Negative pricing seen spreading from oil to gas

Despite falling demand, supply of gas to Europe has not slowed. (Reuters)
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Updated 23 May 2020

Negative pricing seen spreading from oil to gas

  • Oversupply, a slump in demand and a lack of storage space all point to Europe’s gas markets suffering the fate of US crude

LONDON: Almost a month after US crude oil prices collapsed into negative territory for the first time, European gas markets are facing the prospect of also slipping into the red zone themselves, after a slump in overall demand and surging inventories pushed the continent’s gas prices into the low single digits.

Dutch and British gas prices have plunged due to weak demand amid coronavirus lockdowns and strong renewables output, compounding an already oversupplied market with little available storage space left.

In the European benchmark gas market, the Dutch TTF hub, the day-ahead price was down by 20 percent at €2.50 ($2.72) per megawatt hour, equivalent to less than $1 per million British thermal units (mmBtu). Prompt UK prices were up to 30 percent lower.

Some traders are expecting European gas contracts for near-term delivery to go to zero or even turn negative — which could force sellers to give gas away — following a similar move in the West Texas Intermediate (WTI) oil price last month.

“If supply remains this strong until storage is full, we can possibly see negative prices at some point, as there is no sign of relief from the demand side,” a European gas trader said.

“If it will happen today or next week, it’s hard to say. This weekend we have very low demand and strong supply, so weekend prices might go close to negative,” the trader added.

Unlike US crude, UK gas prices have traded negative before, falling below zero in 2006 after the Langeled pipeline from Norway started pumping gas to Britain for the first time. Back then, as now, gas storage sites were at nearly full capacity.

The risk of turning negative is higher for British prompt prices, analysts and traders said, as its only long-term storage site, Rough, closed in 2017.

Production cuts or a major outage, combined with significant increases in demand, will be needed in order to offset oversupply.

“The (UK market) simply doesn’t have as many levers left to pull as continental hubs such as the Dutch,” said Murray Douglas, director of Europe gas at consultancy WoodMackenzie.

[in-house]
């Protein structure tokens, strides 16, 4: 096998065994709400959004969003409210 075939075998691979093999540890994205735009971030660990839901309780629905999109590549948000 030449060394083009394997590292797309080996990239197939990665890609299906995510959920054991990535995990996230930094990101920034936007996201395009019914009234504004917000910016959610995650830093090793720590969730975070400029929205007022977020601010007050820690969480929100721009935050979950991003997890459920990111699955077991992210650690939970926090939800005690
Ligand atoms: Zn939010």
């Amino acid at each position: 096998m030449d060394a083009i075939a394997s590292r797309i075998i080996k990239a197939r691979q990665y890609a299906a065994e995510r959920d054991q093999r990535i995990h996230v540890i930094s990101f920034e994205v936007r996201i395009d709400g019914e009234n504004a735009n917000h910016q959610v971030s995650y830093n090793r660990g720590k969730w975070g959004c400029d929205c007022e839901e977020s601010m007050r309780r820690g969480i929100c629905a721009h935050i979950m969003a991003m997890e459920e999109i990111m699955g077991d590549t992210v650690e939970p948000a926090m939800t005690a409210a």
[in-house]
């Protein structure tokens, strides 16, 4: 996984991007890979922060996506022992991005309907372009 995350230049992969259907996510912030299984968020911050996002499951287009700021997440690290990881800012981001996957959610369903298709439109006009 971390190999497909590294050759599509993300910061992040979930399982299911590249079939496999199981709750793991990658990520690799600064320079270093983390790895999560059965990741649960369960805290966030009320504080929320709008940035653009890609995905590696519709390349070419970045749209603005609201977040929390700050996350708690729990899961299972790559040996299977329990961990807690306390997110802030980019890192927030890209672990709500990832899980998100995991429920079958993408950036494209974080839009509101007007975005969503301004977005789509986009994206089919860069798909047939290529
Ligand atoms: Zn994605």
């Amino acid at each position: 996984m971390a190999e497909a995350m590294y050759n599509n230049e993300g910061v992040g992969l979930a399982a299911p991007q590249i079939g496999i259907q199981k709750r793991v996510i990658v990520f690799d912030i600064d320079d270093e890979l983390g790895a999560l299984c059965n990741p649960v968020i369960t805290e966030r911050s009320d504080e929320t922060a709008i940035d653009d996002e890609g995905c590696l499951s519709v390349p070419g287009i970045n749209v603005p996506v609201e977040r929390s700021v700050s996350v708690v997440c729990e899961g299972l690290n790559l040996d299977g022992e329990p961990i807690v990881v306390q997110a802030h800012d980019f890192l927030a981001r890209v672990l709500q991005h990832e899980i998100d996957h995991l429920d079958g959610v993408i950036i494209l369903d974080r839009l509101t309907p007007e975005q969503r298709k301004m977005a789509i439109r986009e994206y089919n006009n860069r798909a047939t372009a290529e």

“Prices may need to fall to a level that would shut in UK production or lower Norwegian flows even further.”

However, bringing forward shut-ins of gas fields would bring high decommissioning costs, and operators will need to consider the economics of doing that at a time when cash is constrained.

On Friday, the chief executive of Qatar Petroleum, the world’s largest liquefied natural gas (LNG) producer and major exporter to Europe, said that it would not cut its gas exports due to weaker demand.

US Henry Hub gas prices were long seen as a floor for European gas, but Dutch gas has already fallen below those levels.

Gas prices at the US Henry Hub fell to $1.52/mmBtu in March, their lowest levels since August 1995, but have since recovered by around 12 percent.

Storage inventory by the end of June in northwest Europe is forecast at 446 terawatt hours (TWh), just 54 TWh below the total capacity of around 500 TWh, posing a high risk that storage will be full by the end of July, according to Refinitiv analysts.

The severe drop in European prices has also added to the negative sentiment in Asian LNG prices.

After rising for the past two weeks to around $2.40 per mmBtu, the Asian spot LNG price had dropped by the end of this week, with a deal done at $1.85 per mmBtu at S&P Global Platts Market at the close of play on Friday.

Years of weak prices have hurt the bottom line of some gas producers, such as the UK’s Centrica, owner of the country’s biggest energy supplier, British Gas. Some have even been forced to idle gas plants in order to cut costs.

With prices at current levels, they are unable to pass on those costs to consumers.